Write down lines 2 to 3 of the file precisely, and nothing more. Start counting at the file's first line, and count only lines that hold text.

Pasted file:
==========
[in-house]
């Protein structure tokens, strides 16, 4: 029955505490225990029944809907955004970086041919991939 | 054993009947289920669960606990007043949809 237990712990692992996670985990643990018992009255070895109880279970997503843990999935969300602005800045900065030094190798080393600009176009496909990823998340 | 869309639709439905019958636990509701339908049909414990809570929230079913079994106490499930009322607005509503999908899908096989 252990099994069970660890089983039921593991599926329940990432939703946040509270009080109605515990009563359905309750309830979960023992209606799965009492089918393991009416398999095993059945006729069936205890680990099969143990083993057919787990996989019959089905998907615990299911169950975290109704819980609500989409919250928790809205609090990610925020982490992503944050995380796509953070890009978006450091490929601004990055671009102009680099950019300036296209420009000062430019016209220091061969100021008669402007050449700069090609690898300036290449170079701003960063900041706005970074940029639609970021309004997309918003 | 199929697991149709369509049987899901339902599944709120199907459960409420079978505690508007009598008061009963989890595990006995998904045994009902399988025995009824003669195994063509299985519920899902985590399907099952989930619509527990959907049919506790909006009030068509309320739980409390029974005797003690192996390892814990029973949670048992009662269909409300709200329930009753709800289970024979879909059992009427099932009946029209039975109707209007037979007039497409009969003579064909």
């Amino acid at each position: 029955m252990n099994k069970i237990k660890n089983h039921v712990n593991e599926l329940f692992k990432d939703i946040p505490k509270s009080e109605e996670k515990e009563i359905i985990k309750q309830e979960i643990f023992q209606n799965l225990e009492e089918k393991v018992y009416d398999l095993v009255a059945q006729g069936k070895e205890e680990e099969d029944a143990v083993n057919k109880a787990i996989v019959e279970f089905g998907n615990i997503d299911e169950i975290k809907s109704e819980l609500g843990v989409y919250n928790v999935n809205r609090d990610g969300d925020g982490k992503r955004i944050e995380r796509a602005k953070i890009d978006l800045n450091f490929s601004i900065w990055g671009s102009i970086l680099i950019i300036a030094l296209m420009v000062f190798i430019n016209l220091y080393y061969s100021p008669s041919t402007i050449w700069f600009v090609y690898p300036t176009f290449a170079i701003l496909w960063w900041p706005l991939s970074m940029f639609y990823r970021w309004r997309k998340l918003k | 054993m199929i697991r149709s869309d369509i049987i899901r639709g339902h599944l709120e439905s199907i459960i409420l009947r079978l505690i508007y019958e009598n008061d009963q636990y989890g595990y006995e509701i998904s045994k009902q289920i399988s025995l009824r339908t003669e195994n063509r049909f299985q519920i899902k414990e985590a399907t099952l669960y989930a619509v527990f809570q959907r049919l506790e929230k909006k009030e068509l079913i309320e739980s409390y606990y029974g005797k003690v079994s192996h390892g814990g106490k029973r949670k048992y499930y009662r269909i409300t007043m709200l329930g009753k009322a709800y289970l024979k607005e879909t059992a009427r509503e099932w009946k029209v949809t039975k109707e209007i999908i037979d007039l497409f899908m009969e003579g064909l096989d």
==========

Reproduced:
């Protein structure tokens, strides 16, 4: 029955505490225990029944809907955004970086041919991939 | 054993009947289920669960606990007043949809 237990712990692992996670985990643990018992009255070895109880279970997503843990999935969300602005800045900065030094190798080393600009176009496909990823998340 | 869309639709439905019958636990509701339908049909414990809570929230079913079994106490499930009322607005509503999908899908096989 252990099994069970660890089983039921593991599926329940990432939703946040509270009080109605515990009563359905309750309830979960023992209606799965009492089918393991009416398999095993059945006729069936205890680990099969143990083993057919787990996989019959089905998907615990299911169950975290109704819980609500989409919250928790809205609090990610925020982490992503944050995380796509953070890009978006450091490929601004990055671009102009680099950019300036296209420009000062430019016209220091061969100021008669402007050449700069090609690898300036290449170079701003960063900041706005970074940029639609970021309004997309918003 | 199929697991149709369509049987899901339902599944709120199907459960409420079978505690508007009598008061009963989890595990006995998904045994009902399988025995009824003669195994063509299985519920899902985590399907099952989930619509527990959907049919506790909006009030068509309320739980409390029974005797003690192996390892814990029973949670048992009662269909409300709200329930009753709800289970024979879909059992009427099932009946029209039975109707209007037979007039497409009969003579064909």
């Amino acid at each position: 029955m252990n099994k069970i237990k660890n089983h039921v712990n593991e599926l329940f692992k990432d939703i946040p505490k509270s009080e109605e996670k515990e009563i359905i985990k309750q309830e979960i643990f023992q209606n799965l225990e009492e089918k393991v018992y009416d398999l095993v009255a059945q006729g069936k070895e205890e680990e099969d029944a143990v083993n057919k109880a787990i996989v019959e279970f089905g998907n615990i997503d299911e169950i975290k809907s109704e819980l609500g843990v989409y919250n928790v999935n809205r609090d990610g969300d925020g982490k992503r955004i944050e995380r796509a602005k953070i890009d978006l800045n450091f490929s601004i900065w990055g671009s102009i970086l680099i950019i300036a030094l296209m420009v000062f190798i430019n016209l220091y080393y061969s100021p008669s041919t402007i050449w700069f600009v090609y690898p300036t176009f290449a170079i701003l496909w960063w900041p706005l991939s970074m940029f639609y990823r970021w309004r997309k998340l918003k | 054993m199929i697991r149709s869309d369509i049987i899901r639709g339902h599944l709120e439905s199907i459960i409420l009947r079978l505690i508007y019958e009598n008061d009963q636990y989890g595990y006995e509701i998904s045994k009902q289920i399988s025995l009824r339908t003669e195994n063509r049909f299985q519920i899902k414990e985590a399907t099952l669960y989930a619509v527990f809570q959907r049919l506790e929230k909006k009030e068509l079913i309320e739980s409390y606990y029974g005797k003690v079994s192996h390892g814990g106490k029973r949670k048992y499930y009662r269909i409300t007043m709200l329930g009753k009322a709800y289970l024979k607005e879909t059992a009427r509503e099932w009946k029209v949809t039975k109707e209007i999908i037979d007039l497409f899908m009969e003579g064909l096989d």